Cal Grant Reform Act removes barriers to debt-free college

Bryan Vo, Staff Reporter

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California assembly members introduced Assembly Bill 1314 to promote debt-free college.

The bill, known as the Cal Grant Reform Act, would revise Cal Grants to cover summer tuition and remove or reduce access barriers such as age restrictions, time out of high school and documentation status.

Grants would cover tuition, books, food, housing and transportation.

Compared to Senate Bill 291 which only gives financial aid specifically to community college students, AB 1314 grants will be open to students attending community college, UCs and CSUs.

Both bills attempt to expand coverage to include expenses besides tuition, as state legislatures looked to help college students deal with the high cost of living in California.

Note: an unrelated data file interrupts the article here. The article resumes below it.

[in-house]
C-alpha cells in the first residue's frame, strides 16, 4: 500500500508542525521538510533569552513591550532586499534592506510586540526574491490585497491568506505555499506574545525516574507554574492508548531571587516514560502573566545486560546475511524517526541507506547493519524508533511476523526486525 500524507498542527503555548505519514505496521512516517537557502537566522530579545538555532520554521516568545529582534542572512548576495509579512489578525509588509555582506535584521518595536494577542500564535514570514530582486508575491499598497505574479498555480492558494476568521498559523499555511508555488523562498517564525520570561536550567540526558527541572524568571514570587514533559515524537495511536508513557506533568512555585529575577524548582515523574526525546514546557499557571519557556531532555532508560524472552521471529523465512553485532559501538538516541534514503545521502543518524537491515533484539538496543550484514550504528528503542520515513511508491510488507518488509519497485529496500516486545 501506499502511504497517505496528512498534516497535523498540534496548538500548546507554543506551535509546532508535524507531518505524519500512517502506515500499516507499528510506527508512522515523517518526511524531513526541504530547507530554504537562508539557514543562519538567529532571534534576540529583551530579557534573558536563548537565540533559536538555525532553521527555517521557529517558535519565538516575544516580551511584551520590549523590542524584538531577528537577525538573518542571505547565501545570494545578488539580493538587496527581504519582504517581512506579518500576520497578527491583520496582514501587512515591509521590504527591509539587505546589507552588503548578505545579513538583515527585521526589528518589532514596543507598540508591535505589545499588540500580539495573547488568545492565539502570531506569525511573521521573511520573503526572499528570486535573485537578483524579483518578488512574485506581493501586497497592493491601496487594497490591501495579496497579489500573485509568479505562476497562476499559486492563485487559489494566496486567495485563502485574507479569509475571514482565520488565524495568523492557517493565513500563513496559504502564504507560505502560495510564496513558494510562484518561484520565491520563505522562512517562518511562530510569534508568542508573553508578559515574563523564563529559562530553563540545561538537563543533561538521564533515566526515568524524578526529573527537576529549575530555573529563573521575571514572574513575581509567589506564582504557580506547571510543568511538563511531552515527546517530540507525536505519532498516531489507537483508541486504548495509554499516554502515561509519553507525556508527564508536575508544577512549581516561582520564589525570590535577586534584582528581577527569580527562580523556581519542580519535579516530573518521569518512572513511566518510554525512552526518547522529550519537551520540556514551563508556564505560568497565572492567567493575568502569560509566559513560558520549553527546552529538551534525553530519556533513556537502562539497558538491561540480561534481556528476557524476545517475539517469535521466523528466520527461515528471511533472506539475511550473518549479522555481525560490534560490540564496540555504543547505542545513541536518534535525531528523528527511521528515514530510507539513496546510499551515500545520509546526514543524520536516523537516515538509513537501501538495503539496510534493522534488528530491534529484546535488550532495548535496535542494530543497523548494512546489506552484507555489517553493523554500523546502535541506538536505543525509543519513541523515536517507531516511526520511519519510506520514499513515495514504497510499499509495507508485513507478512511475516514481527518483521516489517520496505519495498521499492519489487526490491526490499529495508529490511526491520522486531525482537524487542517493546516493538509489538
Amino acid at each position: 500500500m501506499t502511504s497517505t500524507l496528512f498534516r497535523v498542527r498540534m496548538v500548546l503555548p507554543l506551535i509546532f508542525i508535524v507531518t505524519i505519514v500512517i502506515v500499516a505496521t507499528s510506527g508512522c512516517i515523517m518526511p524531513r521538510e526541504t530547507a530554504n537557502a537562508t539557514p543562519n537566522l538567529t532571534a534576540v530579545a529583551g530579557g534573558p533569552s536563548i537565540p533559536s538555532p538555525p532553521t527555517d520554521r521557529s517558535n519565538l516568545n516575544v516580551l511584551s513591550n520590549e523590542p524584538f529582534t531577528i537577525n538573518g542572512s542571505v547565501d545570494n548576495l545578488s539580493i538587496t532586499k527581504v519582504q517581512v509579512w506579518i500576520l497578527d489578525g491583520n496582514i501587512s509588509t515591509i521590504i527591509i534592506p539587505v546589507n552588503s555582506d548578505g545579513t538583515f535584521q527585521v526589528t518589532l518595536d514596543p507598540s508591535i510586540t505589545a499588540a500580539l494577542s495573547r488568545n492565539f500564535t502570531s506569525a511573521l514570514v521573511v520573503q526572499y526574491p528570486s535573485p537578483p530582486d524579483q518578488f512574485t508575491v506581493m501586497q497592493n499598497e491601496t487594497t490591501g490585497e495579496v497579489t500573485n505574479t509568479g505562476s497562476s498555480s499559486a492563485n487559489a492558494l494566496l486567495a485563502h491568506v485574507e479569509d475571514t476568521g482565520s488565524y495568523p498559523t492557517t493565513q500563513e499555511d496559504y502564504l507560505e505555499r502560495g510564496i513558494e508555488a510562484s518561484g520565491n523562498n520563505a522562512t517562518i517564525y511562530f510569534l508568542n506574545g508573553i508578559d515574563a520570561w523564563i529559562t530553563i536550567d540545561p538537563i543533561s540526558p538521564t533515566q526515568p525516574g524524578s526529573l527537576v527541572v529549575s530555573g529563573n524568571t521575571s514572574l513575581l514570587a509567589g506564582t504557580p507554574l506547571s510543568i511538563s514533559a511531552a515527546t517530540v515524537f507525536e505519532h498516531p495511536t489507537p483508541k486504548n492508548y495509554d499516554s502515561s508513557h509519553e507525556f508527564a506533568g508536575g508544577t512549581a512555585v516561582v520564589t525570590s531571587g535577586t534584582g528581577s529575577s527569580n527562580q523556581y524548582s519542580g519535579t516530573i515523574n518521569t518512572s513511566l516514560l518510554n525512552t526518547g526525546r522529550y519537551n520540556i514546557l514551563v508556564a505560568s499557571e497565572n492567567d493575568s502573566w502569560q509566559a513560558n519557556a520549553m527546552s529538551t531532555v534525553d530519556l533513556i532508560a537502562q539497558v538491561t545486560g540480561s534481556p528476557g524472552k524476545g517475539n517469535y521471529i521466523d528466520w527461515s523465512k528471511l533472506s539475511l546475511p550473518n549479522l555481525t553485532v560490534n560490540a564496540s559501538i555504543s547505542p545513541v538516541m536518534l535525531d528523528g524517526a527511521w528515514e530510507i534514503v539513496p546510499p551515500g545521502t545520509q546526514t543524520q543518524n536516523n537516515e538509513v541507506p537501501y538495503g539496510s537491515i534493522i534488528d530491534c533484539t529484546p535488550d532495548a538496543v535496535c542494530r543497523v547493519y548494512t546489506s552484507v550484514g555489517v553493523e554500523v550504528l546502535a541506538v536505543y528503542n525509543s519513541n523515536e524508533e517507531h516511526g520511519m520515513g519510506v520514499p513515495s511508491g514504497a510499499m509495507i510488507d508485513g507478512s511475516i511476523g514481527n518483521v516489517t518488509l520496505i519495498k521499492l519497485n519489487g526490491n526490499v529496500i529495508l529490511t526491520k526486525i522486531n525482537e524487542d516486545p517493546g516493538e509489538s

Timothy Shively, faculty association president of the Foothill-De Anza District, said he wondered about how the bill addresses barriers.

“I’m worried with the word ‘barriers,’” Shively said. “What it means is that they’re redefining these grants and that they are completely need-based and not necessarily merit-based.”

Gilbert Gonzalez, 19, graphic design major, said he would like to focus more on school rather than dealing with costs of food, rent and textbooks.

“I saw my brother have to get a loan just to pay for his tuition and I don’t want to do that,” said Gonzalez.

Don Nguyen, 19, biochemistry major, said if this bill goes through, it would help him and others focus on their career path, rather than having to pay off their debts.

“I depend a lot on financial aid to pay for my classes along with books,” Nguyen said. “If that bill were to be passed, it would get some of the weight off my shoulders and my parents.”

Joseph Nguyen, 19, psychology major, said this would be helpful for students living on their own.

“You could focus more on school than work,” said Nguyen.

 

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